However, Mr. Zaslove's documented fondness for mask use, though used sparingly, still shows the weakness of this theatrical tool as it makes the actresses facially one-dimensional as it muffles their voices somewhat.
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Without directorial choices and visual aids to provide stirrups for Mr. Sparks to sink his feet in, his ride on this handsome beast can seem at times to bounce around. As a result, he goes for the big payoff on a lot of the speeches and they begin to sound the same after awhile. Sparks is clearly a capable actor, so it's far from the worst complaint to note he seems obliged to give too much.
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This Macbeth is looking for his turf. Without that sense of grounding, he really is at the whim of the fates.
The History of ‘Ten Little Indians’
Many 19th Century American men amassed enormous wealth and power in the West. Actors and audiences both likely rode to the performance on surface streets that recall these past or present members of the California aristocracy: from Sepulveda and Pico to Chandler, Mulholland and Huntington. Whether there are parallels in Mr. Zaslove's interpretation or not may best be sorted out in discussions while driving those mean streets home.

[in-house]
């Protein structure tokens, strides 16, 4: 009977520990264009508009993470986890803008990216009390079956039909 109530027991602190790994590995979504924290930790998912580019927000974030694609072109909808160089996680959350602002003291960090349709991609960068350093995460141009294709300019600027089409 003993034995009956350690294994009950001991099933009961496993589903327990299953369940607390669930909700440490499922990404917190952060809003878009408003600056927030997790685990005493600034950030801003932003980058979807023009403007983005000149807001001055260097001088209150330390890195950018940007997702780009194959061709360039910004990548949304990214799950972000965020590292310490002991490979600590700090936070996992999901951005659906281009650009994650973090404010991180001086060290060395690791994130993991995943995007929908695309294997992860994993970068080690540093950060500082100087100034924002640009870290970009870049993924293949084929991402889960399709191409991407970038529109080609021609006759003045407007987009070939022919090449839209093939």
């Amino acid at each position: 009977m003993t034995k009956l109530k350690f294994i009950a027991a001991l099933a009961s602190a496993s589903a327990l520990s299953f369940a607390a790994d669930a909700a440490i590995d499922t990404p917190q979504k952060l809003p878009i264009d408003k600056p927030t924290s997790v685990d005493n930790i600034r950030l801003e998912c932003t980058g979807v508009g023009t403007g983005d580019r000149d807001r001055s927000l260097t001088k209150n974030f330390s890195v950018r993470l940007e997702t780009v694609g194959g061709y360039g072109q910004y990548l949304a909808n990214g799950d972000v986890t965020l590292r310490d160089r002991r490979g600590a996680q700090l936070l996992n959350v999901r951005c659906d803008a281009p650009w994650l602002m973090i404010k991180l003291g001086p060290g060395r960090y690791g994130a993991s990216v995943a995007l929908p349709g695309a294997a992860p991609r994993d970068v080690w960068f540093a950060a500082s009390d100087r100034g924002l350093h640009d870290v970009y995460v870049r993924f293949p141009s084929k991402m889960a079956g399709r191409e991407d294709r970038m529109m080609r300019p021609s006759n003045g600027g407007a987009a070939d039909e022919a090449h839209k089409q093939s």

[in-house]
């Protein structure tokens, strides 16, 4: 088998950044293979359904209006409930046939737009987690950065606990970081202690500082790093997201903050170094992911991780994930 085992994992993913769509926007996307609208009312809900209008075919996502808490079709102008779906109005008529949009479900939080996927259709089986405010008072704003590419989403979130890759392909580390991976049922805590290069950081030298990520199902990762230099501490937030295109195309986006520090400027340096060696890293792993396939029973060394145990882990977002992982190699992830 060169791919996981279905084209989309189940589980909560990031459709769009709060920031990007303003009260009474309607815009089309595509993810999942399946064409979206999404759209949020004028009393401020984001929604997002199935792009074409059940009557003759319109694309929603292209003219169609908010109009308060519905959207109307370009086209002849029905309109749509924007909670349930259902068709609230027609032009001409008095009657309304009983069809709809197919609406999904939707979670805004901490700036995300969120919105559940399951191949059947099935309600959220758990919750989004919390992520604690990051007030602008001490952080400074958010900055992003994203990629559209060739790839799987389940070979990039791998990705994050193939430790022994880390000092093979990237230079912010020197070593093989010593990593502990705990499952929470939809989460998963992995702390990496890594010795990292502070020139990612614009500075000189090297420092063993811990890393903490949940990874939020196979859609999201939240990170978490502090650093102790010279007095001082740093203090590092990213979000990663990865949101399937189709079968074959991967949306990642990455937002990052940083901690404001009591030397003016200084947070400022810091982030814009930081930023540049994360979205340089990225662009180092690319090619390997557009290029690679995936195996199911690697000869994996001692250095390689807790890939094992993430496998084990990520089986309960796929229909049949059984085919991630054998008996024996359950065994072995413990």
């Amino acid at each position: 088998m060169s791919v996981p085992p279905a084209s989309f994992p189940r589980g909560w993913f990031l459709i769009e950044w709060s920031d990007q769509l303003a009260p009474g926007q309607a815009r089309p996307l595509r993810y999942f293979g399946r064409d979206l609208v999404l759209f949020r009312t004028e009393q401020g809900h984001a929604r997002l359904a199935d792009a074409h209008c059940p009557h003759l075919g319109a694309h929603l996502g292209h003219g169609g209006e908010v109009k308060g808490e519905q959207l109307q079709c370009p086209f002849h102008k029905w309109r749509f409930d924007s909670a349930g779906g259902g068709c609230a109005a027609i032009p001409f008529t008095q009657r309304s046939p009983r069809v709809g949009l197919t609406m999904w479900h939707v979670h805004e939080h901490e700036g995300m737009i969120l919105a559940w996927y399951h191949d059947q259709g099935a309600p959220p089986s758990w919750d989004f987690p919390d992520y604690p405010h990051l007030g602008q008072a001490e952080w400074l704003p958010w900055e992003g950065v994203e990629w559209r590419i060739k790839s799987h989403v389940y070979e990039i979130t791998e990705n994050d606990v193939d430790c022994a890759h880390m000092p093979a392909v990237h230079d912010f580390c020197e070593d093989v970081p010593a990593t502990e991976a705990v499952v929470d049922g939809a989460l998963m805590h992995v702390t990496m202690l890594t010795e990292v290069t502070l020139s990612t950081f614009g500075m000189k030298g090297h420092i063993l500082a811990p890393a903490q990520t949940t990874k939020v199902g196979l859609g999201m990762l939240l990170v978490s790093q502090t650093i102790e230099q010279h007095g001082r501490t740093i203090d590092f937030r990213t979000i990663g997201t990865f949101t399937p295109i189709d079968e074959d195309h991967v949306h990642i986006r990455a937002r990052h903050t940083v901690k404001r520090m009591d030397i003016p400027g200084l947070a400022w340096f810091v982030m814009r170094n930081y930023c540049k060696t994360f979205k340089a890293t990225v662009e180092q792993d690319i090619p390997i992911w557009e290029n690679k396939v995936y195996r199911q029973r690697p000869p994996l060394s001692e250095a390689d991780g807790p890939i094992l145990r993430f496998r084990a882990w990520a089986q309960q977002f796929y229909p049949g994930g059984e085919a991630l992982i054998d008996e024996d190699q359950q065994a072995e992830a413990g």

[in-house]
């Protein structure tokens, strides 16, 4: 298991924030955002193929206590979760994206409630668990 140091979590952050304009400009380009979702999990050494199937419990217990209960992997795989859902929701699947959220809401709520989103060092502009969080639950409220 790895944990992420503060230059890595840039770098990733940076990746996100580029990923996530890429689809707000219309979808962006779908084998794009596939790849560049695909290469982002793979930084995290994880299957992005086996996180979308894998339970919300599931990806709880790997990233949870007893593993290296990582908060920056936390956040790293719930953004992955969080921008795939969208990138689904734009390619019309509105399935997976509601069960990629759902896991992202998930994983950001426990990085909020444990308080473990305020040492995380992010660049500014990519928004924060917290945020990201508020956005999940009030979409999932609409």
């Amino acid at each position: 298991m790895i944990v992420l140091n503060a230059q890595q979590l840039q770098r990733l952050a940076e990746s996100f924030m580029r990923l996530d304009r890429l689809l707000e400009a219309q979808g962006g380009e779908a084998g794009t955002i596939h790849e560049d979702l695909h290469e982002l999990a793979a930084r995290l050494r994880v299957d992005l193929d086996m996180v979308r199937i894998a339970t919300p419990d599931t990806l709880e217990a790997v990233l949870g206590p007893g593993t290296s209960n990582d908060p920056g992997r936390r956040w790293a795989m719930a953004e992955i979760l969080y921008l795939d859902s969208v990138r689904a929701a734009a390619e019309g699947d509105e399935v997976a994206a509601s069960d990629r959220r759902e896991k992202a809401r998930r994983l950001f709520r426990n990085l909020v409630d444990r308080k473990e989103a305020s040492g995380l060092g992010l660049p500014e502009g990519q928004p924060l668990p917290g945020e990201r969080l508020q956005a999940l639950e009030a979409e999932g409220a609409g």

Survivors of atrocities — from wholesale genocide in Germany, Cambodia or Rwanda to molestation and domestic violence at home — carry that evil for the rest of their lives. Most importantly, however, she demonstrates that great storytelling continues to find its true haven in the world of theater. To usher us through this rewarding and riveting experience, Ms. Cho has created a harmless retired piano teacher named Mrs.